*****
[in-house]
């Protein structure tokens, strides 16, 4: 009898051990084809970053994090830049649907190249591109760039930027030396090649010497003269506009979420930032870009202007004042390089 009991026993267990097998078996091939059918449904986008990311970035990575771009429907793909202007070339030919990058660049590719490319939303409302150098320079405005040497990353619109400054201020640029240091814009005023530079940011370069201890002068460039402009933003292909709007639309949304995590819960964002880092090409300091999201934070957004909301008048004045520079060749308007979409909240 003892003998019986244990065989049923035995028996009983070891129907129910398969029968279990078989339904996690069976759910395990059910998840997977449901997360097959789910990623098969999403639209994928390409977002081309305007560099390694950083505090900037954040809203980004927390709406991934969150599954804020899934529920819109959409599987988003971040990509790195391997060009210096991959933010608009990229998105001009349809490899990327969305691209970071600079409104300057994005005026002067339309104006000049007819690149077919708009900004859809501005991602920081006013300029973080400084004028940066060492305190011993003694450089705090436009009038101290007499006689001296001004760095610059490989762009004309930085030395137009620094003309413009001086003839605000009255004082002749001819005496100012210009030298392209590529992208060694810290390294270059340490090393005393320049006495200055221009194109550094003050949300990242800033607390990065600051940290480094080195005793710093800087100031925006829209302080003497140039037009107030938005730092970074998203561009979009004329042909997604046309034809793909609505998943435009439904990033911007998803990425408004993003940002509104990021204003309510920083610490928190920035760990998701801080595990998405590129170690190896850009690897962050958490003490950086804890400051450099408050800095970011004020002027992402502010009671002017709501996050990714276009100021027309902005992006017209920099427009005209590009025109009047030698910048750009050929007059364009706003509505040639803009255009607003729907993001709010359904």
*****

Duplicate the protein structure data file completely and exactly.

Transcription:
[in-house]
């Protein structure tokens, strides 16, 4: 009898051990084809970053994090830049649907190249591109760039930027030396090649010497003269506009979420930032870009202007004042390089 009991026993267990097998078996091939059918449904986008990311970035990575771009429907793909202007070339030919990058660049590719490319939303409302150098320079405005040497990353619109400054201020640029240091814009005023530079940011370069201890002068460039402009933003292909709007639309949304995590819960964002880092090409300091999201934070957004909301008048004045520079060749308007979409909240 003892003998019986244990065989049923035995028996009983070891129907129910398969029968279990078989339904996690069976759910395990059910998840997977449901997360097959789910990623098969999403639209994928390409977002081309305007560099390694950083505090900037954040809203980004927390709406991934969150599954804020899934529920819109959409599987988003971040990509790195391997060009210096991959933010608009990229998105001009349809490899990327969305691209970071600079409104300057994005005026002067339309104006000049007819690149077919708009900004859809501005991602920081006013300029973080400084004028940066060492305190011993003694450089705090436009009038101290007499006689001296001004760095610059490989762009004309930085030395137009620094003309413009001086003839605000009255004082002749001819005496100012210009030298392209590529992208060694810290390294270059340490090393005393320049006495200055221009194109550094003050949300990242800033607390990065600051940290480094080195005793710093800087100031925006829209302080003497140039037009107030938005730092970074998203561009979009004329042909997604046309034809793909609505998943435009439904990033911007998803990425408004993003940002509104990021204003309510920083610490928190920035760990998701801080595990998405590129170690190896850009690897962050958490003490950086804890400051450099408050800095970011004020002027992402502010009671002017709501996050990714276009100021027309902005992006017209920099427009005209590009025109009047030698910048750009050929007059364009706003509505040639803009255009607003729907993001709010359904």